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SUDAFED UP

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DESPITE RULING FROM JUDGE, Pharmacies less likely to stock POPULAR PILLS USED IN METH-MAKING.

By Beth Braden

CAMPBELL COUNTY—A new state attorney general opinion isn’t stopping local officials in the fight to combat the county’s methamphetamine problems.

The opinion said towns cannot pass laws on a local level that require a prescription for medication containing pseudoephedrine — one of the main ingredients in methamphetamine.

Local laws cannot be more restrictive than state law, said 8th Judicial District Attorney Lori Phillips-Jones. At least one town — Winchester, in Middle Tennessee — passed a prescription law earlier this year. The attorney general opinion renders that law null and void now because it is more restrictive than state law, said Phillips-Jones.

While none of Campbell County’s towns have passed the prescription law, Phillips-Jones has been working with local pharmacies to restrict access to the pseudoephedrine without violating the law.

“They still have had some meth labs, but there’s a whole lot less Sudafed out there for them to make meth out of. We feel like our smurfers have really been reduced. The pharmacists talk about what a blessing it is ‘cause now people know they don’t have Sudafed,” she said.

Smurfers is a slang term used to refer to individuals who purchase pseudoephedrine at various pharmacies to avoid detection. A typical smurfing scheme might involve several individuals making a purchase and then taking the medication back to the cook.

In Tennessee, it is legal to purchase up to 3.6 grams of pseudoephedrine a day, or 9 grams a month. A typical pseudoephedrine pill has 30 milligrams of the drug. Buyers can purchase up to 300 of the pills each month before hitting the legal limit.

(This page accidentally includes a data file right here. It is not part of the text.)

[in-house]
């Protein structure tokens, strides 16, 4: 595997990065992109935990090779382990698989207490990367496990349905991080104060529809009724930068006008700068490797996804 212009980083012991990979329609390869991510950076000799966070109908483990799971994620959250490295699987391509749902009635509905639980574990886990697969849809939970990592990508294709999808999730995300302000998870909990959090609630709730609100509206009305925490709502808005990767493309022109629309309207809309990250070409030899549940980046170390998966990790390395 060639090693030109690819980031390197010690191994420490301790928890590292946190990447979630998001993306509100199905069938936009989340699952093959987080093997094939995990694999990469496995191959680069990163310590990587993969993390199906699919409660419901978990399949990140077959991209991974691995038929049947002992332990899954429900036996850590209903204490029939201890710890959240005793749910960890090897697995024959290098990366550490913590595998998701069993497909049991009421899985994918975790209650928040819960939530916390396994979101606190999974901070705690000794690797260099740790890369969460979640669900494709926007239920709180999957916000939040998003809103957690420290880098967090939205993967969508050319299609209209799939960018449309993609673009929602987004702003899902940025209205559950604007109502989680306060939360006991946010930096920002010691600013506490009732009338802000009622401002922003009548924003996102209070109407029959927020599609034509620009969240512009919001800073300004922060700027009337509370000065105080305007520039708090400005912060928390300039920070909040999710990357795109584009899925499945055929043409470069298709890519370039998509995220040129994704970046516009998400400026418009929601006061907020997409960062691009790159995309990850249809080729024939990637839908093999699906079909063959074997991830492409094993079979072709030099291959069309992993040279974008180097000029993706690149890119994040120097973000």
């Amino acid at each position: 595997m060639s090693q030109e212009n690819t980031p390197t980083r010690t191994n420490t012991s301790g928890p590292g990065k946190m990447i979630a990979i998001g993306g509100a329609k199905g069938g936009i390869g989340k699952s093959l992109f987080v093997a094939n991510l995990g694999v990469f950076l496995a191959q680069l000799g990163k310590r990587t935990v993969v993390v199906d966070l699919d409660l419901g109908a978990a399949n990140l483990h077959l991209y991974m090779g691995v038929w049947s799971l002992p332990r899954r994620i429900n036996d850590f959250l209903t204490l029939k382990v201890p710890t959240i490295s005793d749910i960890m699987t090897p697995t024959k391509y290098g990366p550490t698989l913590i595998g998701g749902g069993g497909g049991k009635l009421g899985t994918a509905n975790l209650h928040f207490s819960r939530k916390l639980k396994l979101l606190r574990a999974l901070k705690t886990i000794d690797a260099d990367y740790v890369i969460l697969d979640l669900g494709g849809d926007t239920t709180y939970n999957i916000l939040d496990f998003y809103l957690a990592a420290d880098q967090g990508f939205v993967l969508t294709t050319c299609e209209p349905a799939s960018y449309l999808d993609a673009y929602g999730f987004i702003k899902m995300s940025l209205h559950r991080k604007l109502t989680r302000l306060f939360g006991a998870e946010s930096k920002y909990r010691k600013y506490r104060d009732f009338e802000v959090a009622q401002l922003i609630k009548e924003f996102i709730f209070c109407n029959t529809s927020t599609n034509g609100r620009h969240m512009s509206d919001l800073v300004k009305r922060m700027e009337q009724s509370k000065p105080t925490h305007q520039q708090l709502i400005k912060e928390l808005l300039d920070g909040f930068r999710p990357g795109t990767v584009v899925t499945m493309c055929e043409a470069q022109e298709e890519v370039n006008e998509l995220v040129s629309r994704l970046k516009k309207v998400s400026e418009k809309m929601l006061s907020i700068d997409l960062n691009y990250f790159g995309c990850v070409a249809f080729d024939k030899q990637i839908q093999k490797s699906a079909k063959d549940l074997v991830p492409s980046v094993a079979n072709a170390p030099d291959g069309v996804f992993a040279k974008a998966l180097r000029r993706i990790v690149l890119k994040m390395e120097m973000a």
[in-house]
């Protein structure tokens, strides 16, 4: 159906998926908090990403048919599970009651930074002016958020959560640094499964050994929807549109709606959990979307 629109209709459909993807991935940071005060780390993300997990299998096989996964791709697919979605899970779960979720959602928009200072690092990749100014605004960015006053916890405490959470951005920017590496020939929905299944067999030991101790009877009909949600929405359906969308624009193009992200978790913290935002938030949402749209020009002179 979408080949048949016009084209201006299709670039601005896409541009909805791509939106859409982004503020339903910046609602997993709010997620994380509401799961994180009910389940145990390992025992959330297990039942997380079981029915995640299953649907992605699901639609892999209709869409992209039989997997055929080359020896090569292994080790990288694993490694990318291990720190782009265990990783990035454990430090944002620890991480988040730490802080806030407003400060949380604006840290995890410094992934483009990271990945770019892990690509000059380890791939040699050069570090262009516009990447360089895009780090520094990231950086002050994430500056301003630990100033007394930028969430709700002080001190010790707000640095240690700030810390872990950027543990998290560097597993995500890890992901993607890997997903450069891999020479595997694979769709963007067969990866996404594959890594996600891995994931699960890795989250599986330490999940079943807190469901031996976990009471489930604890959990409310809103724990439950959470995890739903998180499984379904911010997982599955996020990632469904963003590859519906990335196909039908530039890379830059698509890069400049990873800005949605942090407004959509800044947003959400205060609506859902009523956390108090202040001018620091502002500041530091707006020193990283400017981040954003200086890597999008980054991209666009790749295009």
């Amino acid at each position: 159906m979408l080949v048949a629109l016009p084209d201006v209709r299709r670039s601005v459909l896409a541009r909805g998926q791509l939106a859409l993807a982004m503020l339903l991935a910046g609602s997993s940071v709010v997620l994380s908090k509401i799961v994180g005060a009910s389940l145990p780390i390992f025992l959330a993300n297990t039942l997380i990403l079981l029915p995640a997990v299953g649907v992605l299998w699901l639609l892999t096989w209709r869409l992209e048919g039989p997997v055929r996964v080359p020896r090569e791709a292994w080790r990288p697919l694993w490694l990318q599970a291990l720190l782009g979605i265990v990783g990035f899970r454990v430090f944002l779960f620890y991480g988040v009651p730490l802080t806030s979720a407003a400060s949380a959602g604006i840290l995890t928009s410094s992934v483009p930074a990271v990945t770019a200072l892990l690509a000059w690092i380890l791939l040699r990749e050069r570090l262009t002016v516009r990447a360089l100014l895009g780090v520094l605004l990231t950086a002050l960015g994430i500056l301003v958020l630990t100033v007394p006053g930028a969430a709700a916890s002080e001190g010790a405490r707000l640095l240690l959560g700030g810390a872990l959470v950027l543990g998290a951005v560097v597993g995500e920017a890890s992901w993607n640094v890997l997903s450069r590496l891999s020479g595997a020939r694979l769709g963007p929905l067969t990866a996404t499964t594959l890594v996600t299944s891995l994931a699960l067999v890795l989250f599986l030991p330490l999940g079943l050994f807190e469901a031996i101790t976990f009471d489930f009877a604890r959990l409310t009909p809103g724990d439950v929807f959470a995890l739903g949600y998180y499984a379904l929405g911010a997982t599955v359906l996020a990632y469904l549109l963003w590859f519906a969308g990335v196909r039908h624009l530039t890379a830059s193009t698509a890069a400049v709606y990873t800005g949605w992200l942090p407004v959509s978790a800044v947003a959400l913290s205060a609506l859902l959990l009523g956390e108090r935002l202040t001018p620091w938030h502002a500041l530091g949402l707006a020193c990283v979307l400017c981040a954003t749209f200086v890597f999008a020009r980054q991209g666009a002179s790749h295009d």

In May, Phillips-Jones said she began asking pharmacies to sell Sudafed alternatives such as Zephrex D or Nexafed. The active ingredient, pseudoephedrine, is still present in the alternatives, but the chemical make up of the medicine makes it harder to extract the pseudoephedrine.

Meth cooks extract pseudoephedrine from Sudafed by crushing the pills and then filtering it. When a meth cook attempts to crush Nexafed, it will instead turn into a gel.

Terry’s Pharmacy is one of several local pharmacies stocking a Sudafed alternative. Pharmacist Justin Wilson said there hasn’t been a lot of demand for the drug. For those who have purchased the alternative, the difference is minimal.

“It’s still [pseudoephedrine], it’s just a formulation they make it in. The cost is comparably the same. You’re talking a $1 to $2 difference,” Wilson said.

Riggs Drug Store went a step further and stopped stocking over-the-counter pseudoephedrine all together.

“As soon as we did that most of the guys that were wanting to come in and sign for it went away immediately,” said pharmacist Bill Fannon.

Riggs will still fill a prescription for pseudoephedrine from a doctor’s office. Fannon says they fill probably 100 prescriptions for the drug every month.

While pharmacists combat the problem on a local level, State Rep. Dennis Powers (R-Jacksboro) is preparing to introduce a bill when the legislature resumes in January. The bill would change the state law to say that everybody must have a prescription to get pseudoephedrine. The bill would also give pharmacists the ability to prescribe the medication to patients. This would prevent the need to visit a doctor.

“We have such a terrible meth problem in our area, we’re doing everything we can to stop it, Powers said.

Power’s co-sponsor for the bill is Sen. Ferrell Haile (R-Gallatin), a pharmacist.

Other states, such as Oregon and Mississippi have opted to require a prescription for pseudoephedrine in recent years. Oregon saw only four meth labs in an entire year, Mississippi saw only 14, Powers said.

Legislature will reconvene on Jan. 14, 2014. It could be early February before Powers’ bill is considered.